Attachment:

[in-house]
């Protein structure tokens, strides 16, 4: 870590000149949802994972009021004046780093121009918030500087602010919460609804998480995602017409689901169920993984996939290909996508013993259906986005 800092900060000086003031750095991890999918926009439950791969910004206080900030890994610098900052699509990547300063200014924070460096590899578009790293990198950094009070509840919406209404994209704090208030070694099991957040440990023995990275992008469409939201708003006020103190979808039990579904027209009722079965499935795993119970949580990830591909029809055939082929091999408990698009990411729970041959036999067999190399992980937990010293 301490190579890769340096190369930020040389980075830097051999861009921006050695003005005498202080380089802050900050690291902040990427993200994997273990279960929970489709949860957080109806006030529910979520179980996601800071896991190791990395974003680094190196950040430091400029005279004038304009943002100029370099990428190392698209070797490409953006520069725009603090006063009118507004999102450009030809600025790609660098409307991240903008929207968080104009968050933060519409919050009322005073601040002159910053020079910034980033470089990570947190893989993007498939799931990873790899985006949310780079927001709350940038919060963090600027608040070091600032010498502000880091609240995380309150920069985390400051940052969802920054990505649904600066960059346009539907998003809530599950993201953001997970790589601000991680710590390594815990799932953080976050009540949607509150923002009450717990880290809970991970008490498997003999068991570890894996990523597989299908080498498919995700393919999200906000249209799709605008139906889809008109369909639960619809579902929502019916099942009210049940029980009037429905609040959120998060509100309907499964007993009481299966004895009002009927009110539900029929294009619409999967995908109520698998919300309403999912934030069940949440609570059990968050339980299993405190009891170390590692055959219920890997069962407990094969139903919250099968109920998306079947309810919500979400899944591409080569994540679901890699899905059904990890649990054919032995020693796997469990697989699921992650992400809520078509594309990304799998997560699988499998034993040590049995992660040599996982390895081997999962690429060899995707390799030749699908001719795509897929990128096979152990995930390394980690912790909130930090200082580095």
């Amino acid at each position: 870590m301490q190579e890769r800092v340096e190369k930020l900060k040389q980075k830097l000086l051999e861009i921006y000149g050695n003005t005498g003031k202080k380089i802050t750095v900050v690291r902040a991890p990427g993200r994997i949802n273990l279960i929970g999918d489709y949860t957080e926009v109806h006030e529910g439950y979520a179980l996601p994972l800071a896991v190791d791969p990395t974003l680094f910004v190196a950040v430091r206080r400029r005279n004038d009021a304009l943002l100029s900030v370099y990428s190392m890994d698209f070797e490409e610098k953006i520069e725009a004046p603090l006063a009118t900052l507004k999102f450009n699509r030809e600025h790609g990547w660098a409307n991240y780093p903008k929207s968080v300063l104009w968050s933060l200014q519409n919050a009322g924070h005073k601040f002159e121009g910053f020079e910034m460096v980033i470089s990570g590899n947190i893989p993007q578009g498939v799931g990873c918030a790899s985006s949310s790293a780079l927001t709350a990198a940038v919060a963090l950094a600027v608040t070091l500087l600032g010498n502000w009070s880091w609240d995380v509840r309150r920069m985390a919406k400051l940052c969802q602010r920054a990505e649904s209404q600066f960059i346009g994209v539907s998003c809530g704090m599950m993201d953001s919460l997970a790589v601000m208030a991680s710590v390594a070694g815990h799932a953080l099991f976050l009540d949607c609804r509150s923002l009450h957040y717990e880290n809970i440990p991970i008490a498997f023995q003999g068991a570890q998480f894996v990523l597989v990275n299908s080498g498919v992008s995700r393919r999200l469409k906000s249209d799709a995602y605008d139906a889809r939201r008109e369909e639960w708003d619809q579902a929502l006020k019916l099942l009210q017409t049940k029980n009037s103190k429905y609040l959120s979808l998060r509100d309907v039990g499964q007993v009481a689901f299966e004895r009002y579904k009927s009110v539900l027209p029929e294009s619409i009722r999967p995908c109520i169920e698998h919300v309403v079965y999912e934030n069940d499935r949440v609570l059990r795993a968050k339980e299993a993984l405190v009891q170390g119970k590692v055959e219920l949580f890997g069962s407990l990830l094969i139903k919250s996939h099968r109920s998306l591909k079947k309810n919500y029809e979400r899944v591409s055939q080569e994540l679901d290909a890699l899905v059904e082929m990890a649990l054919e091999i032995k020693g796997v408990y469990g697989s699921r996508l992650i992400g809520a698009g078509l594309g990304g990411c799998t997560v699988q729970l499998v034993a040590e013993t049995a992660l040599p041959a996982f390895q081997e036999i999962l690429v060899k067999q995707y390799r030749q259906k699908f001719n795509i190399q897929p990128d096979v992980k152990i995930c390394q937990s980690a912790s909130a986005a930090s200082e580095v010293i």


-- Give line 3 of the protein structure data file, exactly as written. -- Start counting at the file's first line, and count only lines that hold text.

């Amino acid at each position: 870590m301490q190579e890769r800092v340096e190369k930020l900060k040389q980075k830097l000086l051999e861009i921006y000149g050695n003005t005498g003031k202080k380089i802050t750095v900050v690291r902040a991890p990427g993200r994997i949802n273990l279960i929970g999918d489709y949860t957080e926009v109806h006030e529910g439950y979520a179980l996601p994972l800071a896991v190791d791969p990395t974003l680094f910004v190196a950040v430091r206080r400029r005279n004038d009021a304009l943002l100029s900030v370099y990428s190392m890994d698209f070797e490409e610098k953006i520069e725009a004046p603090l006063a009118t900052l507004k999102f450009n699509r030809e600025h790609g990547w660098a409307n991240y780093p903008k929207s968080v300063l104009w968050s933060l200014q519409n919050a009322g924070h005073k601040f002159e121009g910053f020079e910034m460096v980033i470089s990570g590899n947190i893989p993007q578009g498939v799931g990873c918030a790899s985006s949310s790293a780079l927001t709350a990198a940038v919060a963090l950094a600027v608040t070091l500087l600032g010498n502000w009070s880091w609240d995380v509840r309150r920069m985390a919406k400051l940052c969802q602010r920054a990505e649904s209404q600066f960059i346009g994209v539907s998003c809530g704090m599950m993201d953001s919460l997970a790589v601000m208030a991680s710590v390594a070694g815990h799932a953080l099991f976050l009540d949607c609804r509150s923002l009450h957040y717990e880290n809970i440990p991970i008490a498997f023995q003999g068991a570890q998480f894996v990523l597989v990275n299908s080498g498919v992008s995700r393919r999200l469409k906000s249209d799709a995602y605008d139906a889809r939201r008109e369909e639960w708003d619809q579902a929502l006020k019916l099942l009210q017409t049940k029980n009037s103190k429905y609040l959120s979808l998060r509100d309907v039990g499964q007993v009481a689901f299966e004895r009002y579904k009927s009110v539900l027209p029929e294009s619409i009722r999967p995908c109520i169920e698998h919300v309403v079965y999912e934030n069940d499935r949440v609570l059990r795993a968050k339980e299993a993984l405190v009891q170390g119970k590692v055959e219920l949580f890997g069962s407990l990830l094969i139903k919250s996939h099968r109920s998306l591909k079947k309810n919500y029809e979400r899944v591409s055939q080569e994540l679901d290909a890699l899905v059904e082929m990890a649990l054919e091999i032995k020693g796997v408990y469990g697989s699921r996508l992650i992400g809520a698009g078509l594309g990304g990411c799998t997560v699988q729970l499998v034993a040590e013993t049995a992660l040599p041959a996982f390895q081997e036999i999962l690429v060899k067999q995707y390799r030749q259906k699908f001719n795509i190399q897929p990128d096979v992980k152990i995930c390394q937990s980690a912790s909130a986005a930090s200082e580095v010293i």